A PAGA action is a representative action. It’s similar to a class action but you don’t have to prove ascertainability, commonality, or other class action elements (Arias v. Superior Court (2009) 46 Cal.4th 969, 975); certification, notices, and opt-outs aren’t required (Brown v. Ralphs Grocery Co. (2011) 197 Cal.App.4th 489, 503); it can’t be removed under the Class Action Fairness Act of 2005 (28 U.S.C. § 1332(d)) (Baumann v. Chase Inv. Services Corp. (9th Cir. 2014) 2014 WL 983587, 5); and attorney’s fees and costs are mandatory for prevailing employees (but not employers) (Lab. Code, § 2699(g)(1)).

Additionally, PAGA claims are not subject to arbitration. (Iskanian v. CLS Transp. Los Angeles, LLC (2014) 59 Cal.4th 348, 386-387.)

Remedies: $100 for each aggrieved employee per pay period for the initial violation and $200 for each aggrieved employee per pay period for subsequent violations. (Lab. Code, § 2699(f)(2).)

Statute of limitations: One year. (Thomas v. Home Depot USA Inc. (N.D. Cal. 2007) 527 F.Supp.2d 1003, 1007-1008.) However, the statute is tolled during the 33-day notice period, below. (Lab. Code § 2699.3(d).)

Exhaustion of administrative remedies: You must file a complaint with the California Labor and Workforce Development Agency (LWDA) (http://www.dir.ca.gov/ Private-Attorneys-General-Act/Private-Attorneys-General-Act.html); send a copy of the complaint, by certified mail, to the employer; and pay a $75 filing fee. A lawsuit containing a PAGA cause of action may not be filed until either the LWDA sends notice that it does not intend to investigate or 65 calendar days have passed since the complaint was filed with the LWDA. (Lab. Code, § 2699.3(a)(2)(A).) Alternatively, you can file the lawsuit without the PAGA cause of action and then, after the notice period has expired, amend the complaint within 60 days to include the PAGA cause of action, as a matter of right. (Lab. Code, § 2699.3(a)(2)(C).)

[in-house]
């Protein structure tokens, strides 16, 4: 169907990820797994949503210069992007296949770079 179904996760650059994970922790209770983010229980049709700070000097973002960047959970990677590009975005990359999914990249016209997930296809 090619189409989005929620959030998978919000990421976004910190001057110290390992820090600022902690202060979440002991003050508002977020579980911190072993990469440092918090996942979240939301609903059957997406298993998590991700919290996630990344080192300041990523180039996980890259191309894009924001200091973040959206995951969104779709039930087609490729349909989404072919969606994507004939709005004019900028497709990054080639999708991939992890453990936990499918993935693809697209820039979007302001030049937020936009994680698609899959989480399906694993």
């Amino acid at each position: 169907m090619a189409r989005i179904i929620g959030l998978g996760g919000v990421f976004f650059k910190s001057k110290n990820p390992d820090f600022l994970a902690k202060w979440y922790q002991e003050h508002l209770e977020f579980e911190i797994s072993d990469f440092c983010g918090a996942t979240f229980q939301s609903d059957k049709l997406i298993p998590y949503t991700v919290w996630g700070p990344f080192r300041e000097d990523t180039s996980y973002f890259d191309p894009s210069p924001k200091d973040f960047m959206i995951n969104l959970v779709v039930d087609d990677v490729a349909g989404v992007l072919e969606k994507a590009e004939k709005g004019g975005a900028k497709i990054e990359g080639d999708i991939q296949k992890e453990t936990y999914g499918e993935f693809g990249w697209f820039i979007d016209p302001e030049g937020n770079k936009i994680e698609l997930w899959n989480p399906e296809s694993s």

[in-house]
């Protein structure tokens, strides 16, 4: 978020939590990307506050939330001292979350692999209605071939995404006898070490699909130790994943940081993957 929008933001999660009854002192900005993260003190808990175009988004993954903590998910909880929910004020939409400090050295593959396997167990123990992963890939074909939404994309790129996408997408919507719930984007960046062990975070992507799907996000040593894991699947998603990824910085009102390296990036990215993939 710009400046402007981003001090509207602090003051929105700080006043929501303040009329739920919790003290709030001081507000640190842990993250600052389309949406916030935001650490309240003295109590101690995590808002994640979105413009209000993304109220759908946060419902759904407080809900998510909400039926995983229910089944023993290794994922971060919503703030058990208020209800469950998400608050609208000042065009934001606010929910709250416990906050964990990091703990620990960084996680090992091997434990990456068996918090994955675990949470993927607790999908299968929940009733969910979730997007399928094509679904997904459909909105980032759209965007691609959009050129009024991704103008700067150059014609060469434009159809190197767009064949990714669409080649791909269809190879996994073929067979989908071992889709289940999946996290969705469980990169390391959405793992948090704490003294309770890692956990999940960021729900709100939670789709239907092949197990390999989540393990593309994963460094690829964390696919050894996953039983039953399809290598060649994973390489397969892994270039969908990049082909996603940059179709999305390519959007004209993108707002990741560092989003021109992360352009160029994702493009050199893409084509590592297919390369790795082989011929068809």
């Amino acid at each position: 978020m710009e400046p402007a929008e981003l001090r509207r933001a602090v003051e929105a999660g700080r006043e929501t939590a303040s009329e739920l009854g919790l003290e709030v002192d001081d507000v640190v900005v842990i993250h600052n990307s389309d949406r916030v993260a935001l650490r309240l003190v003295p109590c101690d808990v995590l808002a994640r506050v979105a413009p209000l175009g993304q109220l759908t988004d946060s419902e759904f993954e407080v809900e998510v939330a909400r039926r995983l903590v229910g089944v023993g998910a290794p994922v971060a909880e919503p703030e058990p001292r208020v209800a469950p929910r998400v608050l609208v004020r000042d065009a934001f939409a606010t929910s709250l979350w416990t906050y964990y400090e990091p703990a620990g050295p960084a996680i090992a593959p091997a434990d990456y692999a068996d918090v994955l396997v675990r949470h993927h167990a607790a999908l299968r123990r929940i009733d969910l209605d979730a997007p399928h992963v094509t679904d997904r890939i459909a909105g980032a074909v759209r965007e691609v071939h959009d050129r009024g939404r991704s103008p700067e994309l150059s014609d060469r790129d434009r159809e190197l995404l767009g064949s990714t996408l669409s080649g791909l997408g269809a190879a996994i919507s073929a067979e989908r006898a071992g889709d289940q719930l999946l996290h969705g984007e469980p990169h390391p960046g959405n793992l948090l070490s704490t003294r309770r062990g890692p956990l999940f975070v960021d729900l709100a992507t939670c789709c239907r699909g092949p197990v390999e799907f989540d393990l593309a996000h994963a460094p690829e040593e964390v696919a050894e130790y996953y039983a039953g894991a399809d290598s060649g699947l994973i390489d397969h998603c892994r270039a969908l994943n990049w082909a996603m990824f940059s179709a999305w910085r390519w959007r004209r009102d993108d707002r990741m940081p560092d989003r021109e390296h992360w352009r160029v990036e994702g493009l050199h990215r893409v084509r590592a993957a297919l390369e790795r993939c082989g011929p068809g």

Attorney fees/costs: A prevailing employee (but not an employer) is entitled to recover reasonable attorney’s fees and costs. (Lab. Code, § 2699(g)(1).)

Jeff Schwartz Jeff Schwartz

Jeff Schwartz is a trial and appellate lawyer, specializing in employment law and class actions. He is founder of Schwartz Law PC, and a proud alumni of Chapman University School of Law and Gerry Spence’s Trial Lawyers College. 

Jeff is a member of the Trial Lawyers College, CAALA, and CELA.